No Underlying Data Pointing to One-Person Crews Being “Less Safe:” “There are currently no specific FRA regulations on crew size, but all Class I and many Class II and III railroads operate with a two-person crew. However, many short line railroads operate with one person in the locomotive cab and another in a truck or utility vehicle performing switching and other business and operational tasks, and who may be assigned to multiple trains. FRA has repeatedly acknowledged that it lacks safety data to determine whether one-person crews are less safe than multi-person crews.”

Exceptions are Limited and the Process Complex: “FRA’s proposed rule would require a minimum two-person crew for most railroad operations with both crewmembers located on the train. While there are several exceptions for small railroads, these are limited in scope. FRA also proposes to allow petitions for special approvals for one-person crew legacy operations (existing for more than two years) or to initiate a new train operation with fewer than two crewmembers, although these petitions require the submission of detailed risk assessments and analyses that a number of small businesses at the roundtable and public hearing said cannot in reality ever be satisfied.”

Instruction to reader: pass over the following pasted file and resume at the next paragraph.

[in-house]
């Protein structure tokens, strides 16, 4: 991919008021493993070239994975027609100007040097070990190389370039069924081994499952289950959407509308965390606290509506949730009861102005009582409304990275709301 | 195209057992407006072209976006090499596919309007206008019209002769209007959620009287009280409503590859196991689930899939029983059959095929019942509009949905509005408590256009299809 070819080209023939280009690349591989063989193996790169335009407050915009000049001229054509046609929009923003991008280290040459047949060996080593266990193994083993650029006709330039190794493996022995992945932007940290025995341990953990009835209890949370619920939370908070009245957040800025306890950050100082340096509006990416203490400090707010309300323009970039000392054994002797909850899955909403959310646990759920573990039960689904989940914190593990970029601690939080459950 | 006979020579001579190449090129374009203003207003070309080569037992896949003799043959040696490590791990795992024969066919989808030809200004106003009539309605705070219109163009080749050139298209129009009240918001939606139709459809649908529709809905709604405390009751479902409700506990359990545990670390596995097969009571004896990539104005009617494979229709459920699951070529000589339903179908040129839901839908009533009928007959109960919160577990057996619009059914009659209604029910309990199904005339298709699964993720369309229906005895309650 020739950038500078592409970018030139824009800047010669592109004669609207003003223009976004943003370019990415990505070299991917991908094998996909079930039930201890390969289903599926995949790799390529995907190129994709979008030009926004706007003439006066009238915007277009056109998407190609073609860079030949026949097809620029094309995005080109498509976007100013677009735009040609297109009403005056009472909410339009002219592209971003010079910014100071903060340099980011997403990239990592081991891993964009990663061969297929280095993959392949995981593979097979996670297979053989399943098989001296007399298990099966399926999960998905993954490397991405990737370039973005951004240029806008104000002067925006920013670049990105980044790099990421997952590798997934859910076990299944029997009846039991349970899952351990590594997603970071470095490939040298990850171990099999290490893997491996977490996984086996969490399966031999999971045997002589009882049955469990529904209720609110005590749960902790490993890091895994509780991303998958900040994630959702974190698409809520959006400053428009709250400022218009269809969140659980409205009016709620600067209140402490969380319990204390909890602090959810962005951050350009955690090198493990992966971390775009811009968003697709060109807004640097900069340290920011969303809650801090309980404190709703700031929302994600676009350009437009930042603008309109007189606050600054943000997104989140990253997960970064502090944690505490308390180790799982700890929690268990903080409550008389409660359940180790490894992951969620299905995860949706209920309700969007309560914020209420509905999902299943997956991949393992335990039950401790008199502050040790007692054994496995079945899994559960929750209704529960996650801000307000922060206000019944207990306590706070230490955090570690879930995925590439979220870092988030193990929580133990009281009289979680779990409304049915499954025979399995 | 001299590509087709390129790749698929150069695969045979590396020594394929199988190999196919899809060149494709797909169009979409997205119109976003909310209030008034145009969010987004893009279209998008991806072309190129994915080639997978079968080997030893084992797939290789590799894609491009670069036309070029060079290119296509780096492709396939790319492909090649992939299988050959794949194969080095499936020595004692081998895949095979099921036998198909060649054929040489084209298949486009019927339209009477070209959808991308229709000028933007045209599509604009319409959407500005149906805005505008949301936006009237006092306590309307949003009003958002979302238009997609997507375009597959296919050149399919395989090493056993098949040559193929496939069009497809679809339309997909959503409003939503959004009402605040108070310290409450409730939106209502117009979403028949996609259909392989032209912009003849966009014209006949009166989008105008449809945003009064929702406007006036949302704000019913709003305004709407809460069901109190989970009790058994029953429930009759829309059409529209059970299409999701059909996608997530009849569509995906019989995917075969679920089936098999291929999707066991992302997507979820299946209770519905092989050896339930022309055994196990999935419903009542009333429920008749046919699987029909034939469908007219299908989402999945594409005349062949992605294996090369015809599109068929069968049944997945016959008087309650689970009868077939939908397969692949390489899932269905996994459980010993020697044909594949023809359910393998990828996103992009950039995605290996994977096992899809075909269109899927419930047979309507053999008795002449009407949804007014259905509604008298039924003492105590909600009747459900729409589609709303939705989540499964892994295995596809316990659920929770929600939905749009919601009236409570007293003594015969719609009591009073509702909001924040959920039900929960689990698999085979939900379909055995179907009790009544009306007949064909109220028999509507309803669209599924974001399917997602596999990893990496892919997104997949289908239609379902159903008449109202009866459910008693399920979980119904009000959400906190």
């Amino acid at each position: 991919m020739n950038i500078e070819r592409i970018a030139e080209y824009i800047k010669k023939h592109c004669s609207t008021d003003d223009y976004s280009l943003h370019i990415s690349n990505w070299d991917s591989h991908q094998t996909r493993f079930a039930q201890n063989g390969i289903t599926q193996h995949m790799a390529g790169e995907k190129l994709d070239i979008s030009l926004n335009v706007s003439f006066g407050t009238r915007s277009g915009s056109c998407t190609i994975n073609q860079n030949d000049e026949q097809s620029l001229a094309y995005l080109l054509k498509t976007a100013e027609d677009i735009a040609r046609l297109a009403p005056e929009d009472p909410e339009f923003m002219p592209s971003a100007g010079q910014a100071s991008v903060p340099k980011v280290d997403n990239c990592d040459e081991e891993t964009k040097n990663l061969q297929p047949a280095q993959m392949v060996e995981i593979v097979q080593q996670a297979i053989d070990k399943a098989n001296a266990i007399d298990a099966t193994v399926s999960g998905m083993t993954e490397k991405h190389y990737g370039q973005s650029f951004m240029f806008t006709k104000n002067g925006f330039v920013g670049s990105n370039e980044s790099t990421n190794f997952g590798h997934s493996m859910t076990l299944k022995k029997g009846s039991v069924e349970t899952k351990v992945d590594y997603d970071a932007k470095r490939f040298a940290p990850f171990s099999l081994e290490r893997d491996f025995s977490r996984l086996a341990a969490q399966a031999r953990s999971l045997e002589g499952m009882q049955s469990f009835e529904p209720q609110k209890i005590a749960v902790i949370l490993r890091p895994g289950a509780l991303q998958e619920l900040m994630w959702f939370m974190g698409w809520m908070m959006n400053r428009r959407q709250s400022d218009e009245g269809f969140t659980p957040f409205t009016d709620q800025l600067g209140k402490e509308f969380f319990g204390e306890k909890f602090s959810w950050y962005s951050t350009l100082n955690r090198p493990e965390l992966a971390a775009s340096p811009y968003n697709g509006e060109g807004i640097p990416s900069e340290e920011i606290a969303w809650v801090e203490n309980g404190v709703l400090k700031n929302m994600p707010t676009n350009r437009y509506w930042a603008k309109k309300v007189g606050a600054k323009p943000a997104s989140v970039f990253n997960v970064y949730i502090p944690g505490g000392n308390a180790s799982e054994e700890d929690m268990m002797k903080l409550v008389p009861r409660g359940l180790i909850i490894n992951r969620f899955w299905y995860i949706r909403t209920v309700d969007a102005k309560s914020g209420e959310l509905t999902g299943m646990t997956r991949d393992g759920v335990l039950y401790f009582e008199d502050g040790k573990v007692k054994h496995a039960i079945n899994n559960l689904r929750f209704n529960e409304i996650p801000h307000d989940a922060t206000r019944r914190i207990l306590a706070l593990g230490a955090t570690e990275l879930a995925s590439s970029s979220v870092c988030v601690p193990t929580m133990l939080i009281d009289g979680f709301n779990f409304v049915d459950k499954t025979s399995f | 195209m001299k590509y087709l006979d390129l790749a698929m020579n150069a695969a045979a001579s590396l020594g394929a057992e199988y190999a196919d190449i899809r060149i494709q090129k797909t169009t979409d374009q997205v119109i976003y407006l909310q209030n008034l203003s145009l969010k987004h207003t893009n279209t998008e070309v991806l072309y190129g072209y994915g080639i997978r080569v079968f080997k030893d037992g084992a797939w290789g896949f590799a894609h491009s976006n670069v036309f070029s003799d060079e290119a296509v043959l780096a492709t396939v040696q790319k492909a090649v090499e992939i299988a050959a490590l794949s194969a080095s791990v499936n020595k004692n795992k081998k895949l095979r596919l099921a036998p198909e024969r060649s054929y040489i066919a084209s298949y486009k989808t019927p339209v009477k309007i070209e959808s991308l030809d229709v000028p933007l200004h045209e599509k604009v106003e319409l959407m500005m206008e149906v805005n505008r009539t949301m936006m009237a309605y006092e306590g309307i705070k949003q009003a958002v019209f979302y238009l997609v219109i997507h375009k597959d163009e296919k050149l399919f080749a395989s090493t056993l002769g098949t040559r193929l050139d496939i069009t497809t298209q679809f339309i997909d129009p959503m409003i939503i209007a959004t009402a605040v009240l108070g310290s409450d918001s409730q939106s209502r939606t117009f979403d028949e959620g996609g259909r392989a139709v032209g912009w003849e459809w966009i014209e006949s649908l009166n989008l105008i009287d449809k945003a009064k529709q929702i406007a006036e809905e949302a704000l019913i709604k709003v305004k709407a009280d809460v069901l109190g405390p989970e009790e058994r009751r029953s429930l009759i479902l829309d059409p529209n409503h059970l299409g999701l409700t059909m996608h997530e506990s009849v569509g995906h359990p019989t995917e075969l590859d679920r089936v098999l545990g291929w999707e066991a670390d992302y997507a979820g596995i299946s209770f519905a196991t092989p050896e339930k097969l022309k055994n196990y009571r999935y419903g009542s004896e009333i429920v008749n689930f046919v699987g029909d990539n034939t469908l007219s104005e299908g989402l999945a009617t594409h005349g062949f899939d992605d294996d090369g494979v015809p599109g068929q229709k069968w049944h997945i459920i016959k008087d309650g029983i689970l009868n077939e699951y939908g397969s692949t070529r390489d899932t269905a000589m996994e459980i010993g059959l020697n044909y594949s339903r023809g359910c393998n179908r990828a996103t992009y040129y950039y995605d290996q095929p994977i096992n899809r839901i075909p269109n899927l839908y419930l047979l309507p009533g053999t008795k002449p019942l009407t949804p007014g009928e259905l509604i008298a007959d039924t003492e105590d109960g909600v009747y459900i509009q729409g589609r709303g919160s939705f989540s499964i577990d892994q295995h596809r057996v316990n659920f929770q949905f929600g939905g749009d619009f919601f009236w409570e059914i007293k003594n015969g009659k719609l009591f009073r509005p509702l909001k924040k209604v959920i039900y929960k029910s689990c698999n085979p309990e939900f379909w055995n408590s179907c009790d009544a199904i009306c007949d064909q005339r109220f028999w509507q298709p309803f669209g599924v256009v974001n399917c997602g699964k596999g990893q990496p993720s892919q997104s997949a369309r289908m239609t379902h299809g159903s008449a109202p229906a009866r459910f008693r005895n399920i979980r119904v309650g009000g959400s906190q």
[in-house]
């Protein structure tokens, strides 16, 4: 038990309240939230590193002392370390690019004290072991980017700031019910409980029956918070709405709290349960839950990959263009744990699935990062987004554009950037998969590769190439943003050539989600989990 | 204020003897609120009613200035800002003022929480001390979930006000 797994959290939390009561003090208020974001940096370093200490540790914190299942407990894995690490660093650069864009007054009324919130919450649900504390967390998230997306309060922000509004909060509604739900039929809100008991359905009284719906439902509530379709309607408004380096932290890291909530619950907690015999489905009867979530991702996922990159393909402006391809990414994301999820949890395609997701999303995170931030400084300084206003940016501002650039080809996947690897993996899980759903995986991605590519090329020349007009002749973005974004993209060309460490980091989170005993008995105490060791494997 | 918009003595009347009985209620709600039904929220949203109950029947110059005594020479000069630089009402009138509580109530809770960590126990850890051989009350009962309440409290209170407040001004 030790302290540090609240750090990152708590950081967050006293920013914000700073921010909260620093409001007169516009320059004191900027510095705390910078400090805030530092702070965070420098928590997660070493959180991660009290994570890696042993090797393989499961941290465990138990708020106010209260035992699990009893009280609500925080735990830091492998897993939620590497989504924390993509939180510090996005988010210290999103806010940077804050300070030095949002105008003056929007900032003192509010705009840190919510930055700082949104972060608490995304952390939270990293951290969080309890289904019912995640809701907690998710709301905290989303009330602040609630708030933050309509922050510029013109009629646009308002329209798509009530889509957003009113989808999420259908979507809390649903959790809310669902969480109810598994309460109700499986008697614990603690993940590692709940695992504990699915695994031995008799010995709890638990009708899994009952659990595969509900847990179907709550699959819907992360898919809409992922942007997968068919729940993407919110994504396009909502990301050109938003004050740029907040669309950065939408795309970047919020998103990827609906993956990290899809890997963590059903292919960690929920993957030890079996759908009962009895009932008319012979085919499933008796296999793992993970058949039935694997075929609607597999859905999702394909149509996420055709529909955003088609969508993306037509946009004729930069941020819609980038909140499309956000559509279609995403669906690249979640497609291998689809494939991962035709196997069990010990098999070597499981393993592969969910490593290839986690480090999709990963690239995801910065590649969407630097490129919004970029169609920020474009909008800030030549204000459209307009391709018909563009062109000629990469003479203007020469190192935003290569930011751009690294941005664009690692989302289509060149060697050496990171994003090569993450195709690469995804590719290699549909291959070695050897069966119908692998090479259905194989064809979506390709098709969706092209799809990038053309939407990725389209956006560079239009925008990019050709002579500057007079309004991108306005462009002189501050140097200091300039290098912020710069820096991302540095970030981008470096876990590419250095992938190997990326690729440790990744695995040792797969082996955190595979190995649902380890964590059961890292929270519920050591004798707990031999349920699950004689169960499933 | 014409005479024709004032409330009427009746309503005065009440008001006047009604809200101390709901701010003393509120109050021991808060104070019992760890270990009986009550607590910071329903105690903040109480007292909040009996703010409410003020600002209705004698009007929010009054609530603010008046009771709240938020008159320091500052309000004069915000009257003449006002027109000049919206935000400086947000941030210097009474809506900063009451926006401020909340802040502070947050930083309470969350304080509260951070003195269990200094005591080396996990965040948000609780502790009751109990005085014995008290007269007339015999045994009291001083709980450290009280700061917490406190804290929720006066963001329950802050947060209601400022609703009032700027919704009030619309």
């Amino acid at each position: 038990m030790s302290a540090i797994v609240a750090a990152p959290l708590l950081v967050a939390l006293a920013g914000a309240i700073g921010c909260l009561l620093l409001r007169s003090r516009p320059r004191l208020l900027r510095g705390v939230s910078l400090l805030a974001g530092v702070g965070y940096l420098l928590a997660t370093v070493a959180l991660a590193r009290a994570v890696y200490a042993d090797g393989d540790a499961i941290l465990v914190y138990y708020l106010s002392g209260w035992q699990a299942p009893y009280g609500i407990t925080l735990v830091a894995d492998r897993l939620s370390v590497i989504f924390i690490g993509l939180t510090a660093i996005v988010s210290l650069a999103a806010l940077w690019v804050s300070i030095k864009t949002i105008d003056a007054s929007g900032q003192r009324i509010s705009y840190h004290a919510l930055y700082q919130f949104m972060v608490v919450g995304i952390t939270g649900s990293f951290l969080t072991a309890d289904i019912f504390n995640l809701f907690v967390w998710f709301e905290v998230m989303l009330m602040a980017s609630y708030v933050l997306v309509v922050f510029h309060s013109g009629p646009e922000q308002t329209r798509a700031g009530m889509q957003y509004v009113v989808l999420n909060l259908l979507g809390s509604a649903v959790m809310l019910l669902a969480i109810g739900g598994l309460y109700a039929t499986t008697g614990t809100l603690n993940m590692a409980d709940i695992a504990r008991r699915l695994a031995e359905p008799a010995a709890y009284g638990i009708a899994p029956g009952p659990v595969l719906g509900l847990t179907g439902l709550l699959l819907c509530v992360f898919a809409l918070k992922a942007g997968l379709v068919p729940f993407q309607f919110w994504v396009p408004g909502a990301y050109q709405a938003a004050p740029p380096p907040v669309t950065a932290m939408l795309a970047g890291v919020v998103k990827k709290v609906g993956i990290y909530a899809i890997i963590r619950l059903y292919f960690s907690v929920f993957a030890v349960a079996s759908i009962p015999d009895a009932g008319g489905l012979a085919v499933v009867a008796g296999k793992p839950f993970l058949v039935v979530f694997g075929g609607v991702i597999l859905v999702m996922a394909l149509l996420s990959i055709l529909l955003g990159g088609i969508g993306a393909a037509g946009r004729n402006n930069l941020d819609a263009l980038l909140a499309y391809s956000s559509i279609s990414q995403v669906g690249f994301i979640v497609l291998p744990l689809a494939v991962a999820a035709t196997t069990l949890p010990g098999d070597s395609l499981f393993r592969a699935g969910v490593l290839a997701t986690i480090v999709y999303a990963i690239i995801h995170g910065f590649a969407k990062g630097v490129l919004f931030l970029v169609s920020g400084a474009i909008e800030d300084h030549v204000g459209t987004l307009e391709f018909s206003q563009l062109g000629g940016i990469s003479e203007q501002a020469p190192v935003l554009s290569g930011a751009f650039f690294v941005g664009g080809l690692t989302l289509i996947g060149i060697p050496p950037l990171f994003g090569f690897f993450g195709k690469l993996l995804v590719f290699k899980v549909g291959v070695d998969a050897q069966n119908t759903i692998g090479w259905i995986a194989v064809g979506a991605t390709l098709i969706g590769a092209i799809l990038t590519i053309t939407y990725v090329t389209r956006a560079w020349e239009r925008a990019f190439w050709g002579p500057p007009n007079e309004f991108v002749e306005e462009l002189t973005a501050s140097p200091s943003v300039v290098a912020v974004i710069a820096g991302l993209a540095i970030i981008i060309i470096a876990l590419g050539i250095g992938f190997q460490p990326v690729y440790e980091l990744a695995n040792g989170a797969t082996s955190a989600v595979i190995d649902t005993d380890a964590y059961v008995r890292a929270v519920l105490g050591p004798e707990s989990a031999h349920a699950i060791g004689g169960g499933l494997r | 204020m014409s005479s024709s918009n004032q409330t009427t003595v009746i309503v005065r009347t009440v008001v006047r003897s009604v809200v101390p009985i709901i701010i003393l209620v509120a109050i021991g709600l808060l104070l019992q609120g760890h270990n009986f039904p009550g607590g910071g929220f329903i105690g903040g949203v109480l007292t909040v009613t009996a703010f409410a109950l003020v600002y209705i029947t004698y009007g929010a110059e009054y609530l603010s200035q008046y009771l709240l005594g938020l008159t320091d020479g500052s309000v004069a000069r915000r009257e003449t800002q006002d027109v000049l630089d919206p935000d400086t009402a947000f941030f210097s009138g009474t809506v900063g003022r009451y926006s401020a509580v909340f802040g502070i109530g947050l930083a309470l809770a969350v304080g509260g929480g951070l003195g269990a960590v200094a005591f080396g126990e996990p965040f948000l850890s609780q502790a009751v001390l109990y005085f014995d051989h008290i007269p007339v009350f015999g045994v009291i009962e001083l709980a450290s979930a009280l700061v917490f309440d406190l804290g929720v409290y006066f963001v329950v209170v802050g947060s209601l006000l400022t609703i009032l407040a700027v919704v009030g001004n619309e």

FRA’s Costs of Gaining Special Approvals are Dramatically Under-estimated: “Based on information provided at the roundtable and public hearing, it appears that FRA has significantly understated the cost to and the number of small businesses that would be impacted by the proposed rule.” At another point, it is noted: “ASLRRA’s survey data indicates that there are actually some 420 railroads operating with one crew in the locomotive train operations. If several hundred petitions for special approval would have to be filed, this could dramatically increase the cost to both small entities and the agency to process these petitions.”